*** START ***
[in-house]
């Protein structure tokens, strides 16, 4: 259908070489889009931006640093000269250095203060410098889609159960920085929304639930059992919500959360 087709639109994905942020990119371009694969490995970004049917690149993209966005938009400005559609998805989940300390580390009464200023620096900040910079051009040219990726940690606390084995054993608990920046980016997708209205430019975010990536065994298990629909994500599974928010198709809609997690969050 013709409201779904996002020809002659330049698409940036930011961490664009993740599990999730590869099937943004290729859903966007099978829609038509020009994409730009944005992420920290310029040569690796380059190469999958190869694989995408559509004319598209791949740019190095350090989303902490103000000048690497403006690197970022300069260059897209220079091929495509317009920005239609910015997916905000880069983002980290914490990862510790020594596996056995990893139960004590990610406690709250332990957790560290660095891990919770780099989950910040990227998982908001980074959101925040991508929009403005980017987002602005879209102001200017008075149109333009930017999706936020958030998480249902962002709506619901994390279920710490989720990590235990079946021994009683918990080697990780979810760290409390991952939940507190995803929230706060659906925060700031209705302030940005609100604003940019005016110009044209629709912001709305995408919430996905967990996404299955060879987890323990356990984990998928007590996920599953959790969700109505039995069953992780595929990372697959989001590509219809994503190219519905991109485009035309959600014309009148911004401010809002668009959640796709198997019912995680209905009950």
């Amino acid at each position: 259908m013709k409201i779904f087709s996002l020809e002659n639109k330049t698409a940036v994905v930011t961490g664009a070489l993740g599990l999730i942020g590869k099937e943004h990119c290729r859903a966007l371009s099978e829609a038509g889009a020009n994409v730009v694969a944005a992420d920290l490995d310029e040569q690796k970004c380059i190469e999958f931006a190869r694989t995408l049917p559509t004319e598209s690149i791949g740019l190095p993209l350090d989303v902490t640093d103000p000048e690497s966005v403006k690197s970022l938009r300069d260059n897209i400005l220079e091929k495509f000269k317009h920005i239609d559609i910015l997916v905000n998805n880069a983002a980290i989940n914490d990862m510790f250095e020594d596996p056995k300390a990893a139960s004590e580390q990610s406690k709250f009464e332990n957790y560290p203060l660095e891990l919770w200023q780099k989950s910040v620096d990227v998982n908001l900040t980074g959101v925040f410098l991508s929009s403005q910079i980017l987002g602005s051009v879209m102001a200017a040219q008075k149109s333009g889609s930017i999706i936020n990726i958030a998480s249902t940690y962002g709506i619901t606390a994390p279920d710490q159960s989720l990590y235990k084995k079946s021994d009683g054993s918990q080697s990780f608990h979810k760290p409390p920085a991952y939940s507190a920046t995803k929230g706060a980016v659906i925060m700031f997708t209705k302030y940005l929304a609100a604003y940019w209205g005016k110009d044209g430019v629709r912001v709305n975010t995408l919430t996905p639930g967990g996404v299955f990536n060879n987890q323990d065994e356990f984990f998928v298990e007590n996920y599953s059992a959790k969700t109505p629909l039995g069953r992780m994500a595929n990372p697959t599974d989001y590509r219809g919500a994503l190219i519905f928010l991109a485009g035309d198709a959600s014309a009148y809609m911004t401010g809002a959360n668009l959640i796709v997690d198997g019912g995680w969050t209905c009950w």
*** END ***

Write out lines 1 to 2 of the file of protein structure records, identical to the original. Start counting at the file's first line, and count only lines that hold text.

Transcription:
[in-house]
């Protein structure tokens, strides 16, 4: 259908070489889009931006640093000269250095203060410098889609159960920085929304639930059992919500959360 087709639109994905942020990119371009694969490995970004049917690149993209966005938009400005559609998805989940300390580390009464200023620096900040910079051009040219990726940690606390084995054993608990920046980016997708209205430019975010990536065994298990629909994500599974928010198709809609997690969050 013709409201779904996002020809002659330049698409940036930011961490664009993740599990999730590869099937943004290729859903966007099978829609038509020009994409730009944005992420920290310029040569690796380059190469999958190869694989995408559509004319598209791949740019190095350090989303902490103000000048690497403006690197970022300069260059897209220079091929495509317009920005239609910015997916905000880069983002980290914490990862510790020594596996056995990893139960004590990610406690709250332990957790560290660095891990919770780099989950910040990227998982908001980074959101925040991508929009403005980017987002602005879209102001200017008075149109333009930017999706936020958030998480249902962002709506619901994390279920710490989720990590235990079946021994009683918990080697990780979810760290409390991952939940507190995803929230706060659906925060700031209705302030940005609100604003940019005016110009044209629709912001709305995408919430996905967990996404299955060879987890323990356990984990998928007590996920599953959790969700109505039995069953992780595929990372697959989001590509219809994503190219519905991109485009035309959600014309009148911004401010809002668009959640796709198997019912995680209905009950």